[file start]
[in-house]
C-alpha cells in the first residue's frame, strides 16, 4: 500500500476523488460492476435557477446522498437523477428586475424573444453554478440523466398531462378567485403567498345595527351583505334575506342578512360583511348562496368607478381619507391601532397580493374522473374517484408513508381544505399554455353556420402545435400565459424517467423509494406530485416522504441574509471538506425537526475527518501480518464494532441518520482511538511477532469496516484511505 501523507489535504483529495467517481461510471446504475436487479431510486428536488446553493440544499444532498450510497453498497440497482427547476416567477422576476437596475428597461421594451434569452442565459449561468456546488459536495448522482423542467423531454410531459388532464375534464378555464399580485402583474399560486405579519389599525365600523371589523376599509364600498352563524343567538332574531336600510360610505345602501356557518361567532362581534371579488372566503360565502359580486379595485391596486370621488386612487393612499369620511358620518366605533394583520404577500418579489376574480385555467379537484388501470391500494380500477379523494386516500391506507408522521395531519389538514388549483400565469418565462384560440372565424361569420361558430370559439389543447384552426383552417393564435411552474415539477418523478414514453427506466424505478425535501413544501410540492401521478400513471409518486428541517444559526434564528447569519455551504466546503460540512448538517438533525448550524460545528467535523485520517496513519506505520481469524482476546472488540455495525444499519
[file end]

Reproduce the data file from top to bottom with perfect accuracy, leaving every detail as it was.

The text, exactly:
[in-house]
C-alpha cells in the first residue's frame, strides 16, 4: 500500500476523488460492476435557477446522498437523477428586475424573444453554478440523466398531462378567485403567498345595527351583505334575506342578512360583511348562496368607478381619507391601532397580493374522473374517484408513508381544505399554455353556420402545435400565459424517467423509494406530485416522504441574509471538506425537526475527518501480518464494532441518520482511538511477532469496516484511505 501523507489535504483529495467517481461510471446504475436487479431510486428536488446553493440544499444532498450510497453498497440497482427547476416567477422576476437596475428597461421594451434569452442565459449561468456546488459536495448522482423542467423531454410531459388532464375534464378555464399580485402583474399560486405579519389599525365600523371589523376599509364600498352563524343567538332574531336600510360610505345602501356557518361567532362581534371579488372566503360565502359580486379595485391596486370621488386612487393612499369620511358620518366605533394583520404577500418579489376574480385555467379537484388501470391500494380500477379523494386516500391506507408522521395531519389538514388549483400565469418565462384560440372565424361569420361558430370559439389543447384552426383552417393564435411552474415539477418523478414514453427506466424505478425535501413544501410540492401521478400513471409518486428541517444559526434564528447569519455551504466546503460540512448538517438533525448550524460545528467535523485520517496513519506505520481469524482476546472488540455495525444499519